Song or relaxation in T’ai Chi Ch’uan has become my most favorite subject on this blog. Before I started writing about the art of T’ai Chi, I had no idea that there was so much to say and that it was possible to explore it in so many different ways. But of course, the most simple things are often the hardest to explain.
If you are not acquainted with the terms or words in this post and want to understand it more fully, it’s probably better to first read more about how I define song, or relaxation in Tai Chi, and also about peng. Or maybe this post will give you a better understanding about these concepts than any other text I’ve written before? Anyway, to understand certain things, it’s sometimes better to read much about them. Now, let’s get started:
Can you be too limp, like a noodle soup? Or is al dente to be preferred?
Many people, including a large amount of Tai Chi practitioners, have the idea that Tai Chi can be too relaxed, too soft, which means that a certain amount of “al dente” is needed. They believe that their structure would collapse if they didn’t offer a certain amount of strength or resistance. Sometimes when they see form performances, they laugh. Some people laugh at Tai Chi practitioners, teachers and even masters with a good reputation because they believe what they see is collapsed or don’t have a certain clear structure or the angles that they believe is necessary for Tai Chi. Sometimes they are correct, but sometimes the visual appearance of a certain performance can deceive.
So how to be al dente, or how do you achieve something that make your structure to not collapse? In my own humble opinion, in Tai Chi, it’s extremely important that you must know to completely relax. Your mind and body should be completely empty. What does this mean? To be completely relaxed, what does it mean? To collapse down to the floor? Of course not. To understand how deep you can relax without falling down, I suggest you should spend some good amount of practice the basic tai chi standing meditation in the wuji posture, or the wujishi. My first teacher who didn’t care very much about names or the origin of things called it “standing Zen meditation”. I like this name, there is something nice about it. But it is not a Buddhist exercise, it’s a Tai Chi exercise. Some teachers regard it very high. Sun Lutang for instance suggested that you should always stand in this posture for approximately 20 minutes before practicing the tai chi form.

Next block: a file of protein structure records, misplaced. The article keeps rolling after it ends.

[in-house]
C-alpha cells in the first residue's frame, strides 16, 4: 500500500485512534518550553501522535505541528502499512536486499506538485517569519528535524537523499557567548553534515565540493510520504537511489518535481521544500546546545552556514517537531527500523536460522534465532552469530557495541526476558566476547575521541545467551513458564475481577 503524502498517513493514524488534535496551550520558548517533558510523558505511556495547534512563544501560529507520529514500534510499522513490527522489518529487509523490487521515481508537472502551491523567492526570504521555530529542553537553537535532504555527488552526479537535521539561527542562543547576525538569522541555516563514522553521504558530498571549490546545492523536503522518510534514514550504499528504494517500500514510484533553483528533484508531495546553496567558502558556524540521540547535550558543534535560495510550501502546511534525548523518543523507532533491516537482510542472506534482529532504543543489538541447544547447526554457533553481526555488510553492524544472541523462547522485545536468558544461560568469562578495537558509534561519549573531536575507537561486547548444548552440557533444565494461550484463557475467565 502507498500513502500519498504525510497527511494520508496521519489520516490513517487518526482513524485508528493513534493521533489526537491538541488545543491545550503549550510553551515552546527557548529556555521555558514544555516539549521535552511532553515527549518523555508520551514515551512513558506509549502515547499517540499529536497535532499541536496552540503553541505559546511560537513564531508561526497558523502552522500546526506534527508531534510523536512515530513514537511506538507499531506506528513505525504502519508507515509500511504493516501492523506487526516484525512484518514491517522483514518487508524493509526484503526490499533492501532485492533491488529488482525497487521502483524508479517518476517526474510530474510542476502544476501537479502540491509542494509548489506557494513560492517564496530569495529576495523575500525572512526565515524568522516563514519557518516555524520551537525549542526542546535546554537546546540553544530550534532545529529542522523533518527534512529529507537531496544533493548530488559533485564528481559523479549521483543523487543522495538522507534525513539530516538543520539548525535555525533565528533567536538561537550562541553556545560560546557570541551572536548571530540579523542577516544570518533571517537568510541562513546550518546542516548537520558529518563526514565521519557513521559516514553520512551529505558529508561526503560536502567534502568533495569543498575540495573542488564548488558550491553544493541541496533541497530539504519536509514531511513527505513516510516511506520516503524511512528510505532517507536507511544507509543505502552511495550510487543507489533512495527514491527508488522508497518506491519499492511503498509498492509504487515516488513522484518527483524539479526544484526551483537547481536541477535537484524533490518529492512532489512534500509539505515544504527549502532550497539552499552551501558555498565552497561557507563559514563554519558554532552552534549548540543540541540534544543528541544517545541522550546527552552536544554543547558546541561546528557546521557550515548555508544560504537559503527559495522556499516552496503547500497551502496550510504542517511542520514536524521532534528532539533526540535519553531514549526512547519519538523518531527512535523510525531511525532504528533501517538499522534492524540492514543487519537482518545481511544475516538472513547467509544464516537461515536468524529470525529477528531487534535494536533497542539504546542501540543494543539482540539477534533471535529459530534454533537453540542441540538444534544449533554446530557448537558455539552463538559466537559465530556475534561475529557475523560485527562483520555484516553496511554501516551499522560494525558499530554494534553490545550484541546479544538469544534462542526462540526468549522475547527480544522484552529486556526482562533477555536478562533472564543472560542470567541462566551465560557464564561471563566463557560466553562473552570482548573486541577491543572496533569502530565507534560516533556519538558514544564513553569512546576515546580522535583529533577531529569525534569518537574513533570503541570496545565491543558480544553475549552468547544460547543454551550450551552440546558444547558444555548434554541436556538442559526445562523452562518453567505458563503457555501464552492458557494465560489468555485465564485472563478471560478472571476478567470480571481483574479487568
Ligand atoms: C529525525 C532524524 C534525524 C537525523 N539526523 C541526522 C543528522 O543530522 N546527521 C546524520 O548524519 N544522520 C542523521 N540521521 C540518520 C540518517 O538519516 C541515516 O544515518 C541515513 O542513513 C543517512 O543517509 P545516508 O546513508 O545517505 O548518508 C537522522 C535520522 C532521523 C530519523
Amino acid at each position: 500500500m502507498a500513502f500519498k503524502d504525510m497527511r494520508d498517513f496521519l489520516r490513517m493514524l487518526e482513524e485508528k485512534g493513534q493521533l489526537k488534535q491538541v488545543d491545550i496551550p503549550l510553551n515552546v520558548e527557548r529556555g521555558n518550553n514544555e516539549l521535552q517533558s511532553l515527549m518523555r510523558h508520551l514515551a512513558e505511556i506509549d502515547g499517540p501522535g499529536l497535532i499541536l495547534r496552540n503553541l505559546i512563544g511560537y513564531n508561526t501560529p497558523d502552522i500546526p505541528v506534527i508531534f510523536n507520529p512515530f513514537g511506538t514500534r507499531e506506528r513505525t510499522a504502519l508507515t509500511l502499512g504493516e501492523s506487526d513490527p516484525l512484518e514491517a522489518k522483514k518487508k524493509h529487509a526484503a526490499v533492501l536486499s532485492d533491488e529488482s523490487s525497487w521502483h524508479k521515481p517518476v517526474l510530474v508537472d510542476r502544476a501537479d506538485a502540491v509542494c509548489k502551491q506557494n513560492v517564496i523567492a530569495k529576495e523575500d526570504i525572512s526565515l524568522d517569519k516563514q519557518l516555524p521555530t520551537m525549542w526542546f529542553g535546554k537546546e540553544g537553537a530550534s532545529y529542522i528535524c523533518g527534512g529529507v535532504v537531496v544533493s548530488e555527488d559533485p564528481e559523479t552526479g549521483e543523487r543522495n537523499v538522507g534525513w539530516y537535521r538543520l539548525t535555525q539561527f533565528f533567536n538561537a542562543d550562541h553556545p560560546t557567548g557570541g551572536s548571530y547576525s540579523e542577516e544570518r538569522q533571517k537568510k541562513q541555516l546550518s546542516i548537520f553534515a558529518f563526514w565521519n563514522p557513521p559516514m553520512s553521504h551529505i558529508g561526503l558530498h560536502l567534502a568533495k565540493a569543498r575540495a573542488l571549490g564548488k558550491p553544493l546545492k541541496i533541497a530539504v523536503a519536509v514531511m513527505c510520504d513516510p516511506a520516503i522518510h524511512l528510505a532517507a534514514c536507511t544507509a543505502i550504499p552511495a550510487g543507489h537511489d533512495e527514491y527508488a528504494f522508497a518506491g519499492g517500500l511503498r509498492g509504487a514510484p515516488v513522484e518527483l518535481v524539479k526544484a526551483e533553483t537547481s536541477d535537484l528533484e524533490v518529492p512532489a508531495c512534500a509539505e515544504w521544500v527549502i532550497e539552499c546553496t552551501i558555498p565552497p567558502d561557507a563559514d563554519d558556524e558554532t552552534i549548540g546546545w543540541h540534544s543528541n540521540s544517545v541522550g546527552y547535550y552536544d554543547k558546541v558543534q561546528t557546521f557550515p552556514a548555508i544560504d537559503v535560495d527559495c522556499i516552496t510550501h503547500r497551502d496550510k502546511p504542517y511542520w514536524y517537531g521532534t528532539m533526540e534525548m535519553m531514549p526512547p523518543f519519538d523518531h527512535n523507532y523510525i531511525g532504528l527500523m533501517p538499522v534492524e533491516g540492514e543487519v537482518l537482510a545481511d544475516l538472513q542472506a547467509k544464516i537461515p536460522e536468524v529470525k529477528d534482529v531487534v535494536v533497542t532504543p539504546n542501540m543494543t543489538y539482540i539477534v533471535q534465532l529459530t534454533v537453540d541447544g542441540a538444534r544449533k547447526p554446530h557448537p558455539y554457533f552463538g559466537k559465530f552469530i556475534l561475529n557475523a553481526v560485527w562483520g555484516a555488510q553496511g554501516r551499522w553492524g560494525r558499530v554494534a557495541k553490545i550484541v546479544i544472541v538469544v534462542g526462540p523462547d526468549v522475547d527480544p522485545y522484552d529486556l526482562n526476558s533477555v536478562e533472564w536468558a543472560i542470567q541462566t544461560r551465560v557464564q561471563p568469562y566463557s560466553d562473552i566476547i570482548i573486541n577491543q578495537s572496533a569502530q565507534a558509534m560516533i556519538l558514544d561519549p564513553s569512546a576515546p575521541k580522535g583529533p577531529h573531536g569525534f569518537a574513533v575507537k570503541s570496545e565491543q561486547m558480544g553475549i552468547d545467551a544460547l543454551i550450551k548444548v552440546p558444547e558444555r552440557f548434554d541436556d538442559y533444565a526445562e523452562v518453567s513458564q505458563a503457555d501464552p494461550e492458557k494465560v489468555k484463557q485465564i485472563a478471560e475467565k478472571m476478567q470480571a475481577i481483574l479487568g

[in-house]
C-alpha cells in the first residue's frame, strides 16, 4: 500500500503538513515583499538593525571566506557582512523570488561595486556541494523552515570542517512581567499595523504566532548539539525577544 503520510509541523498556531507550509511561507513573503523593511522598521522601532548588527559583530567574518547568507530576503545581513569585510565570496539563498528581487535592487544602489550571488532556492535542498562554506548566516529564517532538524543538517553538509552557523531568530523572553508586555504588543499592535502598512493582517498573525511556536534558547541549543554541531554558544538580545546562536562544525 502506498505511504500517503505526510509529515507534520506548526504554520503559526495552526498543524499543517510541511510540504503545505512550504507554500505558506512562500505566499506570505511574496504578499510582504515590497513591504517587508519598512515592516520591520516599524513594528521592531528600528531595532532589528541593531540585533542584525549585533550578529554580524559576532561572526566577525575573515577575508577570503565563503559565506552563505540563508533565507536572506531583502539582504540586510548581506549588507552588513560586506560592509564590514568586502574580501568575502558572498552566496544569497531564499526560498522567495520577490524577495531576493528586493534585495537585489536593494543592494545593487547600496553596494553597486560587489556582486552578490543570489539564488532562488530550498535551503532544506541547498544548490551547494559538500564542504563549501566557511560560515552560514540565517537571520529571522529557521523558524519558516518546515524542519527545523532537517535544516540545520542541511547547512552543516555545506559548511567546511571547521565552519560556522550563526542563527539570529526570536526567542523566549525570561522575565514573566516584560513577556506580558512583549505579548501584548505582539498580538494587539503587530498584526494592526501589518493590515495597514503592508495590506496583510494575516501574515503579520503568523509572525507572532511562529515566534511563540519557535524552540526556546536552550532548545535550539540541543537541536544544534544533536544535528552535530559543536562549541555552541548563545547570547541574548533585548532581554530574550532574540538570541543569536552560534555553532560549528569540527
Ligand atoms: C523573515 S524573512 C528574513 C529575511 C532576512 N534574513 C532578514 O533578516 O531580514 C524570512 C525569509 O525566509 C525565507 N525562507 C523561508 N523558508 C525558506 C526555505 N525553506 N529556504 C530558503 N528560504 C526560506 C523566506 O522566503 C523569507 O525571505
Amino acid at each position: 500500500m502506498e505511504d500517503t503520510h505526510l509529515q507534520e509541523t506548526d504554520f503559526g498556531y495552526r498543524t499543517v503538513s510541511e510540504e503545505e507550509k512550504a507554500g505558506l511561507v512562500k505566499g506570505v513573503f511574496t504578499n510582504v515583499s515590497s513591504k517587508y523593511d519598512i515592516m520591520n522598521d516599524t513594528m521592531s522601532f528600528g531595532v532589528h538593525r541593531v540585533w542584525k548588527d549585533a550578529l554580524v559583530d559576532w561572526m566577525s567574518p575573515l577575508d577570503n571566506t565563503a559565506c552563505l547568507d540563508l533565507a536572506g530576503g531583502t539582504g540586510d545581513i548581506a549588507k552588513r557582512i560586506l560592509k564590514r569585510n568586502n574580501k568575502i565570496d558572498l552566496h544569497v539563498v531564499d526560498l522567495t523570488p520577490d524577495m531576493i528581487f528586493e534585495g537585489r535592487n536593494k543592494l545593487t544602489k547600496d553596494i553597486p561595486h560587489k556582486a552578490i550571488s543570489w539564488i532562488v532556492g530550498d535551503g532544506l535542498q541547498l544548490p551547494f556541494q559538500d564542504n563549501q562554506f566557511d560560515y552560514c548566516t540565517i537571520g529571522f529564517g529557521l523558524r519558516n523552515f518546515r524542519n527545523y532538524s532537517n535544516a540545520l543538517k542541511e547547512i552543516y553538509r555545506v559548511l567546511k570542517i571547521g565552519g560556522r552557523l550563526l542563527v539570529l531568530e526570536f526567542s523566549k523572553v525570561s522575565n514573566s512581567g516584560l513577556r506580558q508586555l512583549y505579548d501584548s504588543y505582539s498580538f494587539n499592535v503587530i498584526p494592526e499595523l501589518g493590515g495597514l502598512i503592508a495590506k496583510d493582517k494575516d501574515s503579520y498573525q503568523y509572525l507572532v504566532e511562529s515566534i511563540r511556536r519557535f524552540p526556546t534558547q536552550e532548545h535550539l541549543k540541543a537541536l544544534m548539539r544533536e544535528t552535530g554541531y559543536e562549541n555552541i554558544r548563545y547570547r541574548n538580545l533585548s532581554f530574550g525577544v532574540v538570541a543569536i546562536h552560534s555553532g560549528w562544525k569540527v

Standing in the Wuji shi is a good way to start
Then how do you do it. Just stand straight up, the feet a little bit apart. Men should stand shoulder width apart or if you are a women you can also stand with the feet apart according to you hip width if you prefer so. Tuck in the hips a little. You can close your eyes if you wish. Relax. Now, examine your whole body, examine every little inch, from the top of your head down to your toes and then up again. Go slowly, inch by inch, feel your body through your attention and look for tensions. Drop and relax every part of the body that have tension. You will find tensions that you were not aware of that they existed, be sure of that. Relax all of the body deeply. Relax your wight straight down. You will need several session for a long period of time before understanding what deep relaxation really is. You see, relaxation is not something anyone can do. It’s a skill that needs to be practiced and developed. You don’t need to stand in wuji every single day and you den’t need 20 minutes every time. But if you do it a few times a week, you will be able to relax more and better. As you learn to really relax your body, will come to understand that your body can hold up itself. You don’t need to force it and you don’t need to do anything by yourself to keep up the body. The body will take care of it by itself if you let it. If you are able to relax really deep, you will feel longer, your spine will stretch, your neck will feel taller and the head will suspend itself as it was suspended by a string above. And you won’t need to keep the tip of the tongue to the roof inside of the mouth. The tongue will automatically spread like a fan and put itself up to the roof of the mouth. All of this is your body’s own natural movements, how the muscles and your nervous system, will cooperate with the gravity.